Consumer spending inches up in May

June 26, 2014

Consumer spending increased 0.2 percent in May, less than the 0.4 percent expected, but up from completely flat numbers in April. Reuters reports the weak numbers are likely because of a decrease in health care spending.

personal-consumption

Here’s more detail:

In the 12 months through May, the personal consumption expenditures (PCE) price index was up 1.8 percent, the largest gain since October 2012. It had advanced 1.6 percent in April and should comfort Federal Reserve officials concerned about price pressures being too low.

Excluding food and energy, prices also posted a 0.2 percent gain. That followed a similar increase in April. The so-called core PCE price index increased 1.5 percent from a year ago. [Since mid-2012, the Fed has identified the core PCE deflator as its preferred inflation measure.]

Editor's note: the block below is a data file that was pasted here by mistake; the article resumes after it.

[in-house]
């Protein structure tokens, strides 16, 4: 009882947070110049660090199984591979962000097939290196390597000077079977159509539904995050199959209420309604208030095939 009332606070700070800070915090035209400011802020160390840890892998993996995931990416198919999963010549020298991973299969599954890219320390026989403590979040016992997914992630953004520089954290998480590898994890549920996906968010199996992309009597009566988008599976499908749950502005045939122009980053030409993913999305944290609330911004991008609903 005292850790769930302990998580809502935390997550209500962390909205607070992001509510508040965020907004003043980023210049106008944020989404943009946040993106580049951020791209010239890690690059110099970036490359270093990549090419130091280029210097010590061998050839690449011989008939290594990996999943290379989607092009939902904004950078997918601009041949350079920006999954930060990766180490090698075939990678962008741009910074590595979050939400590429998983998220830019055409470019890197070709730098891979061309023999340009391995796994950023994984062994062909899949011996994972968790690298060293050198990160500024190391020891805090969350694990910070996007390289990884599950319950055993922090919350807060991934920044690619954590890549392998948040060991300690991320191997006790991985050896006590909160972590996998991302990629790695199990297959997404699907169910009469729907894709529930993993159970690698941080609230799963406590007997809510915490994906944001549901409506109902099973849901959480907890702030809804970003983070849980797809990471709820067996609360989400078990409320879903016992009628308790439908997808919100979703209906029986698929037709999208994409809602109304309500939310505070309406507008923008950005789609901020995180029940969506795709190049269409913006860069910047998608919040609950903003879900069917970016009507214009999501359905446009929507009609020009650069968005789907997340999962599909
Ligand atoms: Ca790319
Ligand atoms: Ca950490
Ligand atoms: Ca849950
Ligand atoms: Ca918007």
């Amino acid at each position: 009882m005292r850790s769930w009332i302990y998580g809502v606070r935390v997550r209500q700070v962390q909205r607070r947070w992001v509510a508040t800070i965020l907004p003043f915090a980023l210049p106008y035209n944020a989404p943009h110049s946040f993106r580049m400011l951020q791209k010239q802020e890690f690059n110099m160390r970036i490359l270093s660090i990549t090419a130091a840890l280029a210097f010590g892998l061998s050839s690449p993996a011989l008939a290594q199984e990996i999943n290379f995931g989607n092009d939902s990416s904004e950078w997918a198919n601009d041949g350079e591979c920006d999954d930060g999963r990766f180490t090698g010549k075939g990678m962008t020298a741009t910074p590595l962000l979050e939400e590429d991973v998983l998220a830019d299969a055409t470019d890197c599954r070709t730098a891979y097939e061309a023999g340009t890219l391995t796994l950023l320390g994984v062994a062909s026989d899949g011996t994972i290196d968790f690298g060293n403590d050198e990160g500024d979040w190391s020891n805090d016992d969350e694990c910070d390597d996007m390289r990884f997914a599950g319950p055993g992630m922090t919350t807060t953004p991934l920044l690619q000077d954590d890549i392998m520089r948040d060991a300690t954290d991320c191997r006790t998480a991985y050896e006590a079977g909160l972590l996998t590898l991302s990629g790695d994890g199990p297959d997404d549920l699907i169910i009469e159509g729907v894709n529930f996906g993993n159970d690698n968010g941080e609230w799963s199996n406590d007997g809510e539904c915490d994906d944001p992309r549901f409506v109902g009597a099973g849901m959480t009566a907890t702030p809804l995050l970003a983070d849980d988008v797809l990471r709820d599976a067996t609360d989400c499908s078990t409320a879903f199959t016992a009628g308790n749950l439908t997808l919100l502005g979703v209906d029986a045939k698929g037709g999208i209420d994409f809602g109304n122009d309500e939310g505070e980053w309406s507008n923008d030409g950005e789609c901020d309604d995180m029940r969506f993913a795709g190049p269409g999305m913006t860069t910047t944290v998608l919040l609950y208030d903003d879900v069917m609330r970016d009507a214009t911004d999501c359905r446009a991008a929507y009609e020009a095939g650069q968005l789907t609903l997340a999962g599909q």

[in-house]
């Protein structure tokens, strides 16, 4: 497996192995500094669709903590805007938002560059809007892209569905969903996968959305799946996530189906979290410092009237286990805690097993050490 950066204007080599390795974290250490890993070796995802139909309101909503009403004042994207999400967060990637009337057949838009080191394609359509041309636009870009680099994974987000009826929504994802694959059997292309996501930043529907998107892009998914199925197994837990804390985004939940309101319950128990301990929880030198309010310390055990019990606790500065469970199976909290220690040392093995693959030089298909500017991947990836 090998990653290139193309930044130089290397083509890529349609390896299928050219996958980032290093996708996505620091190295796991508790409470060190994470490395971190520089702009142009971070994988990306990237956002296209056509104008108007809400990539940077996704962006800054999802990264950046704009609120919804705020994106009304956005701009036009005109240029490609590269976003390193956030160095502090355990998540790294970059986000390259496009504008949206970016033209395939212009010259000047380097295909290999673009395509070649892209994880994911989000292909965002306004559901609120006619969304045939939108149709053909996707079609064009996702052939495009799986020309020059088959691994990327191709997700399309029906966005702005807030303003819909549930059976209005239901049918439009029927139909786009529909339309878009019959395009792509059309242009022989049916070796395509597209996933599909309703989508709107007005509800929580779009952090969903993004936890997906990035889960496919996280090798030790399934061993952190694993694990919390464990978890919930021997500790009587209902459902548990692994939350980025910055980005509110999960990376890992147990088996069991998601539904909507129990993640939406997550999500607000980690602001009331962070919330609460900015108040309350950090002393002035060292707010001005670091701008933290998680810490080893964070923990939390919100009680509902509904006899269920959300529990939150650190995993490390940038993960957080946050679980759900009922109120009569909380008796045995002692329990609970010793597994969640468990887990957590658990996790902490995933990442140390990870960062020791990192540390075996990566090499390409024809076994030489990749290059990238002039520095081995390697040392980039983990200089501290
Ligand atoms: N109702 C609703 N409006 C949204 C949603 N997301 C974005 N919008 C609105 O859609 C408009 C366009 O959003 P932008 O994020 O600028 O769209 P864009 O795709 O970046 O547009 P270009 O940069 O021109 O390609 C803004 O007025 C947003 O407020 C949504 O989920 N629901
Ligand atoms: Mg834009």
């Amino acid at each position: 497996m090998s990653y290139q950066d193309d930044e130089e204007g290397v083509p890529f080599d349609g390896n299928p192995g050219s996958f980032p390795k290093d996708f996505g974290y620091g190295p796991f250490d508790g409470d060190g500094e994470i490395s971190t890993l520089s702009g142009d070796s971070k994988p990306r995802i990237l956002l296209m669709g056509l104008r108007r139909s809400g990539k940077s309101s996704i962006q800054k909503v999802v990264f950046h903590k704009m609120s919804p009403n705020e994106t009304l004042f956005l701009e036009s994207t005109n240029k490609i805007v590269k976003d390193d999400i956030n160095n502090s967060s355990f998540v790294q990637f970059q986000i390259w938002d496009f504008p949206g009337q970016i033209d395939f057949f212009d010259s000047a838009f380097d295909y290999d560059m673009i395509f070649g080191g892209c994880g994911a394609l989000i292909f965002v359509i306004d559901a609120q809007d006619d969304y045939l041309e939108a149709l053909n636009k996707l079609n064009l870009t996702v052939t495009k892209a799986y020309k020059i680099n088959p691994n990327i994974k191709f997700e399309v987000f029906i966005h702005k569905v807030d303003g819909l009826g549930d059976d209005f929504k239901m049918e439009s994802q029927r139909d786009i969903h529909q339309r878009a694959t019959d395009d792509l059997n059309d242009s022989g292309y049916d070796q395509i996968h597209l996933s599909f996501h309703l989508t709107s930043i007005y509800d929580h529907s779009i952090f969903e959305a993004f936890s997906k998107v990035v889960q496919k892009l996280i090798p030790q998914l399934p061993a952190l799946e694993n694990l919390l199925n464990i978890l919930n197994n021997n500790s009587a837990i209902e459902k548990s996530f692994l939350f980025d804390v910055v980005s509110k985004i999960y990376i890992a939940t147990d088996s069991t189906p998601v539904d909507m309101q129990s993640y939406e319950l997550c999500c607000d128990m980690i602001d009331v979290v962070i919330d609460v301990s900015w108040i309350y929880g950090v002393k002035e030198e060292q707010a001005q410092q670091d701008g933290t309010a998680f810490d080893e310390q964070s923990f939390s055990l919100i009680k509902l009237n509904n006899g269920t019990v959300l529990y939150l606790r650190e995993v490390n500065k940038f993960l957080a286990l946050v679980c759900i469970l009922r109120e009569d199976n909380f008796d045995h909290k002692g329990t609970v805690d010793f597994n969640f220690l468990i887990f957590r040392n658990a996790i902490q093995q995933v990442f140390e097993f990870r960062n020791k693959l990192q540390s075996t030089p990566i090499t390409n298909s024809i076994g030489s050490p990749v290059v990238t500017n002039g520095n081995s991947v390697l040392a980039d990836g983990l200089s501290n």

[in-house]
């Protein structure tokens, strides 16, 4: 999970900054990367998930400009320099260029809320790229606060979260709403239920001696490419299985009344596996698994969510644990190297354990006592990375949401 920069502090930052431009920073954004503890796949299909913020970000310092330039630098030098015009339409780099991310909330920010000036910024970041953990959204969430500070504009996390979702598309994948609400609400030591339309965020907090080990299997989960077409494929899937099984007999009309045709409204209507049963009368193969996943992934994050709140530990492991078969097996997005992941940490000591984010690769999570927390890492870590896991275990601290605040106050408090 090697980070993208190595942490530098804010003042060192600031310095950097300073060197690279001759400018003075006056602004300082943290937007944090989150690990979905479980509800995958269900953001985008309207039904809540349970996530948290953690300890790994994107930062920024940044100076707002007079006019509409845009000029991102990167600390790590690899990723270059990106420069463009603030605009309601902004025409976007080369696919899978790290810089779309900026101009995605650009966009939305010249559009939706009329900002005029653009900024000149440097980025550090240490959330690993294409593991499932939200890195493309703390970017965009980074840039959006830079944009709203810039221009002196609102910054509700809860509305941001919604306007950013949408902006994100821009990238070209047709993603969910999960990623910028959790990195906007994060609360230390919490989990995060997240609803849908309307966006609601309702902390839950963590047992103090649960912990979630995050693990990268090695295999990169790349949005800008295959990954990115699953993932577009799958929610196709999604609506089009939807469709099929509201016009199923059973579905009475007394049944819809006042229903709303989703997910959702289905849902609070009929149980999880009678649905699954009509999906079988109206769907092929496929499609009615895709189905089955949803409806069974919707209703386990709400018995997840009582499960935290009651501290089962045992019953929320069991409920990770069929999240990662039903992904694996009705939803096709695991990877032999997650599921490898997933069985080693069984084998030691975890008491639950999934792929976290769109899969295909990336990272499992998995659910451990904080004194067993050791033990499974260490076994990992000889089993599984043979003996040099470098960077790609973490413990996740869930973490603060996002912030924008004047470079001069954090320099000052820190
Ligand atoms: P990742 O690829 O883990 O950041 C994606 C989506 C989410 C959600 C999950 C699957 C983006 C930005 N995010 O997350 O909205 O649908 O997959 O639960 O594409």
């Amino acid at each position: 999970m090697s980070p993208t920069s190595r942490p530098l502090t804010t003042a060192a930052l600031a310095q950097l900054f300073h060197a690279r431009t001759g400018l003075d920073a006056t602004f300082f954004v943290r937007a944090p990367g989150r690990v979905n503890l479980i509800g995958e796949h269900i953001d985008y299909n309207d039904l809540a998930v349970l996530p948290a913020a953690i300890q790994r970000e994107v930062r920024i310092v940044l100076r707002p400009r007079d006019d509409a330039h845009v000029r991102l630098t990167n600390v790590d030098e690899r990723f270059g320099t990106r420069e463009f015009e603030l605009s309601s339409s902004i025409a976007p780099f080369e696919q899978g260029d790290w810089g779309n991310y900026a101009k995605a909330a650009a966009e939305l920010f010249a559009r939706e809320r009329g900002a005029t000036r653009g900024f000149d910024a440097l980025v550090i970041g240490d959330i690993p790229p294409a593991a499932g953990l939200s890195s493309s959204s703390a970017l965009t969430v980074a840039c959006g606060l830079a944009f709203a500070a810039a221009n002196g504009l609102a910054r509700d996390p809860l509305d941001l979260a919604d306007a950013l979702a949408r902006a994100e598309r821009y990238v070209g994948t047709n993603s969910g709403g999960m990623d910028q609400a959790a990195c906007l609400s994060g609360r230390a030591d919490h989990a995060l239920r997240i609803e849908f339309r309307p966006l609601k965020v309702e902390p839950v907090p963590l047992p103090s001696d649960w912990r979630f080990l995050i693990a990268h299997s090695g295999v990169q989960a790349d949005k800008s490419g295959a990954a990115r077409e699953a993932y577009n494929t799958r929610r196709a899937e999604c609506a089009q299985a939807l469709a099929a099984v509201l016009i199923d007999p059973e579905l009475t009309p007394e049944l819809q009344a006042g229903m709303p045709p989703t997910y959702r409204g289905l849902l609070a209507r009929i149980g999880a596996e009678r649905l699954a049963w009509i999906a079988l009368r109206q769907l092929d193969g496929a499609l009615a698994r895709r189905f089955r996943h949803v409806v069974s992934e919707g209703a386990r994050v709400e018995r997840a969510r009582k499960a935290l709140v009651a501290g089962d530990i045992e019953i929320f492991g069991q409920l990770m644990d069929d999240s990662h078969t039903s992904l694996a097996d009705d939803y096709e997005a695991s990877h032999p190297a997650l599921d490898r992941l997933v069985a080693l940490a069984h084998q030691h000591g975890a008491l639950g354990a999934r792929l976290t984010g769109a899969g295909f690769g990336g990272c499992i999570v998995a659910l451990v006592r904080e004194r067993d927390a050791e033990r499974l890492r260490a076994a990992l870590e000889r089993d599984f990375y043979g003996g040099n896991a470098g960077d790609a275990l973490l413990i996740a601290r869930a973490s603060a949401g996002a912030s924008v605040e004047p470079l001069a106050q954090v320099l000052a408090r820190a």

That was the biggest increase since February last year and followed a 1.4 percent rise in April.

Both inflation measures still remain below the Fed’s 2 percent inflation target.

Post Your Comment

We welcome comments that advance the story through relevant opinion, anecdotes, links and data. If you see a comment that you believe is irrelevant or inappropriate, you can flag it to our editors by using the report abuse links. Views expressed in the comments do not represent those of Reuters. For more information on our comment policy, see http://blogs.reuters.com/fulldisclosure/2010/09/27/toward-a-more-thoughtful-conversation-on-stories/
  • # Editors & Key Contributors